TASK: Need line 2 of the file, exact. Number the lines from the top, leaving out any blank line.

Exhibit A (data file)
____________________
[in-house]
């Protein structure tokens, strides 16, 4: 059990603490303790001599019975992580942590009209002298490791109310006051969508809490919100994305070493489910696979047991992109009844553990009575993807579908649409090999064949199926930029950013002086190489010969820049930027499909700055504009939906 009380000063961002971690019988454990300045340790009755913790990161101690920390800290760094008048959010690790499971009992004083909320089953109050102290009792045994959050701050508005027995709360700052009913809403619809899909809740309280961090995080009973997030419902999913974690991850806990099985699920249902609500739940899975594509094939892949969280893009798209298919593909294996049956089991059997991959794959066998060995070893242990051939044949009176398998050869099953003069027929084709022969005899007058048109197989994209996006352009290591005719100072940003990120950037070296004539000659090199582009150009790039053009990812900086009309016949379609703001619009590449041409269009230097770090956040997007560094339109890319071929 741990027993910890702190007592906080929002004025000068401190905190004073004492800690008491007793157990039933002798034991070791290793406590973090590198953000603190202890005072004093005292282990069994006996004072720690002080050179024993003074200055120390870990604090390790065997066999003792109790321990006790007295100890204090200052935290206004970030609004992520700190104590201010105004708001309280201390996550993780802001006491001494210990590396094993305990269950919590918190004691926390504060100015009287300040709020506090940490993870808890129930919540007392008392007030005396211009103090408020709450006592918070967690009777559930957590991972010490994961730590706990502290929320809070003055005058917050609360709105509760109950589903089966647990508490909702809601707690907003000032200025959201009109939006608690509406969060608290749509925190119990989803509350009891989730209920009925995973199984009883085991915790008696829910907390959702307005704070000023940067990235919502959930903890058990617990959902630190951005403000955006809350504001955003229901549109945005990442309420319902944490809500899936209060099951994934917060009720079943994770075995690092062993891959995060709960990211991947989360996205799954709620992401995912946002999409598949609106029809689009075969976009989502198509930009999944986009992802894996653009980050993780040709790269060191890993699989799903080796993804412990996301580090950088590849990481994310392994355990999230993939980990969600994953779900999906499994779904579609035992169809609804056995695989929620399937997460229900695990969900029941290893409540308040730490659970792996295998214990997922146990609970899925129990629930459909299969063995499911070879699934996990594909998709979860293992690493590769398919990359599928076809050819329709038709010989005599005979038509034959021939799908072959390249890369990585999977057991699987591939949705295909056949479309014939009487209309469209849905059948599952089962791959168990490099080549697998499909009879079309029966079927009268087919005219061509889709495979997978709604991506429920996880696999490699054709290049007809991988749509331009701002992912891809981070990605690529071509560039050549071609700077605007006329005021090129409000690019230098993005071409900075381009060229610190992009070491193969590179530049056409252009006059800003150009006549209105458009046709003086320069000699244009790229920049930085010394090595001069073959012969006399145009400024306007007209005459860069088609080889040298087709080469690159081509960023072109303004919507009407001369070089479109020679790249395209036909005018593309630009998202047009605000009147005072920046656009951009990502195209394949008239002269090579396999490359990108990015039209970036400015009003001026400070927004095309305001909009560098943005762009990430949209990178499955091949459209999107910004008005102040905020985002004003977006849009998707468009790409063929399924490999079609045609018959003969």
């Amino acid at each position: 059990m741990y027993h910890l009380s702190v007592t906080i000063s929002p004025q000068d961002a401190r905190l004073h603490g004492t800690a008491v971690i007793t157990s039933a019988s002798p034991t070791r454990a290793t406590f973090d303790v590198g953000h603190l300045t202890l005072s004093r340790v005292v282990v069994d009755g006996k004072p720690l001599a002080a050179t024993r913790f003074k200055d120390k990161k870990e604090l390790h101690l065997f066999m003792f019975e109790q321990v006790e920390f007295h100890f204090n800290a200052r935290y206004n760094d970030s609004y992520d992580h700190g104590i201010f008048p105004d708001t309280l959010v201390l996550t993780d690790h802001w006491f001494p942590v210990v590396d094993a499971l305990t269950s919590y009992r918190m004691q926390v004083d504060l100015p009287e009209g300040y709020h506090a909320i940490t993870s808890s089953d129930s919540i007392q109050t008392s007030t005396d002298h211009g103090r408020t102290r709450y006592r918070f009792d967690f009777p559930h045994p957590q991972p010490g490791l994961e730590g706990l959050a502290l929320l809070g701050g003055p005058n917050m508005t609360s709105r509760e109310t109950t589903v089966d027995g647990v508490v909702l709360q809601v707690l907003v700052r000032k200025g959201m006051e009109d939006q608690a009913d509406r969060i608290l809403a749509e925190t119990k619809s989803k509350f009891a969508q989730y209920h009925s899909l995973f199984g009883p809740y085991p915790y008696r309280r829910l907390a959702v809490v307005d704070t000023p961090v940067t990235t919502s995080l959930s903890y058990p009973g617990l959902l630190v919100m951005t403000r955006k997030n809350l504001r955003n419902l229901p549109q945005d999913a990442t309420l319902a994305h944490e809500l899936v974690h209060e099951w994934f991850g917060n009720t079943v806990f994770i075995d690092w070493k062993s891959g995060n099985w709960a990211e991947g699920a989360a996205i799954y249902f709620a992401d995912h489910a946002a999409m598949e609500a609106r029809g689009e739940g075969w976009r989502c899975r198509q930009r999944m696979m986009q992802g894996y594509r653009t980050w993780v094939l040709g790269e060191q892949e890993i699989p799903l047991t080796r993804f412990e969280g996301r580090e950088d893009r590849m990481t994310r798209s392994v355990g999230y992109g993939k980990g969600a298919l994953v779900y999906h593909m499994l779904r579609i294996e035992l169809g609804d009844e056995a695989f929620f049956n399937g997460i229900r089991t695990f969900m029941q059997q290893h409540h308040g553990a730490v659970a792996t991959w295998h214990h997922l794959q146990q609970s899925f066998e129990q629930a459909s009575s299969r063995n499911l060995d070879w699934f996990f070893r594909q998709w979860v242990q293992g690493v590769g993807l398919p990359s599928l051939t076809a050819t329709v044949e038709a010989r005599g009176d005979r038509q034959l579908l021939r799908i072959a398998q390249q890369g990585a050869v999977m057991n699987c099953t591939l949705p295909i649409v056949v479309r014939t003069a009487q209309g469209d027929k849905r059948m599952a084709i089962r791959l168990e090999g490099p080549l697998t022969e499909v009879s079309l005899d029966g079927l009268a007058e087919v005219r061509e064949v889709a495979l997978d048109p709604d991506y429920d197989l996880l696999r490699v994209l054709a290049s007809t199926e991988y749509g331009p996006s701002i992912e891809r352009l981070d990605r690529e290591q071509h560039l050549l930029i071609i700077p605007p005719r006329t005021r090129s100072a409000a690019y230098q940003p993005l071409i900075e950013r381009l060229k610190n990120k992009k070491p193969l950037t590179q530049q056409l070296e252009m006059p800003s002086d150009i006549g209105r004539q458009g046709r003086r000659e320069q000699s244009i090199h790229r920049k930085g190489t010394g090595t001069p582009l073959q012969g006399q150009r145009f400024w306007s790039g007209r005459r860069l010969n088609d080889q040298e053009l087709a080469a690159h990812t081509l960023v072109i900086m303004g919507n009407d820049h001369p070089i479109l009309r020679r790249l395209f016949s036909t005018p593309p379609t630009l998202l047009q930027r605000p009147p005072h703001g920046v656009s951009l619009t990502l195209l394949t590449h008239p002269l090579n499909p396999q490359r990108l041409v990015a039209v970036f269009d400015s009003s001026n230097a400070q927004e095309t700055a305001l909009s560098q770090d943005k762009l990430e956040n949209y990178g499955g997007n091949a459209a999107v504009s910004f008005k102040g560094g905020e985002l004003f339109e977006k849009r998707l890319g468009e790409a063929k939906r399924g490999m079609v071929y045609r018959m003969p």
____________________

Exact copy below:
């Protein structure tokens, strides 16, 4: 059990603490303790001599019975992580942590009209002298490791109310006051969508809490919100994305070493489910696979047991992109009844553990009575993807579908649409090999064949199926930029950013002086190489010969820049930027499909700055504009939906 009380000063961002971690019988454990300045340790009755913790990161101690920390800290760094008048959010690790499971009992004083909320089953109050102290009792045994959050701050508005027995709360700052009913809403619809899909809740309280961090995080009973997030419902999913974690991850806990099985699920249902609500739940899975594509094939892949969280893009798209298919593909294996049956089991059997991959794959066998060995070893242990051939044949009176398998050869099953003069027929084709022969005899007058048109197989994209996006352009290591005719100072940003990120950037070296004539000659090199582009150009790039053009990812900086009309016949379609703001619009590449041409269009230097770090956040997007560094339109890319071929 741990027993910890702190007592906080929002004025000068401190905190004073004492800690008491007793157990039933002798034991070791290793406590973090590198953000603190202890005072004093005292282990069994006996004072720690002080050179024993003074200055120390870990604090390790065997066999003792109790321990006790007295100890204090200052935290206004970030609004992520700190104590201010105004708001309280201390996550993780802001006491001494210990590396094993305990269950919590918190004691926390504060100015009287300040709020506090940490993870808890129930919540007392008392007030005396211009103090408020709450006592918070967690009777559930957590991972010490994961730590706990502290929320809070003055005058917050609360709105509760109950589903089966647990508490909702809601707690907003000032200025959201009109939006608690509406969060608290749509925190119990989803509350009891989730209920009925995973199984009883085991915790008696829910907390959702307005704070000023940067990235919502959930903890058990617990959902630190951005403000955006809350504001955003229901549109945005990442309420319902944490809500899936209060099951994934917060009720079943994770075995690092062993891959995060709960990211991947989360996205799954709620992401995912946002999409598949609106029809689009075969976009989502198509930009999944986009992802894996653009980050993780040709790269060191890993699989799903080796993804412990996301580090950088590849990481994310392994355990999230993939980990969600994953779900999906499994779904579609035992169809609804056995695989929620399937997460229900695990969900029941290893409540308040730490659970792996295998214990997922146990609970899925129990629930459909299969063995499911070879699934996990594909998709979860293992690493590769398919990359599928076809050819329709038709010989005599005979038509034959021939799908072959390249890369990585999977057991699987591939949705295909056949479309014939009487209309469209849905059948599952089962791959168990490099080549697998499909009879079309029966079927009268087919005219061509889709495979997978709604991506429920996880696999490699054709290049007809991988749509331009701002992912891809981070990605690529071509560039050549071609700077605007006329005021090129409000690019230098993005071409900075381009060229610190992009070491193969590179530049056409252009006059800003150009006549209105458009046709003086320069000699244009790229920049930085010394090595001069073959012969006399145009400024306007007209005459860069088609080889040298087709080469690159081509960023072109303004919507009407001369070089479109020679790249395209036909005018593309630009998202047009605000009147005072920046656009951009990502195209394949008239002269090579396999490359990108990015039209970036400015009003001026400070927004095309305001909009560098943005762009990430949209990178499955091949459209999107910004008005102040905020985002004003977006849009998707468009790409063929399924490999079609045609018959003969």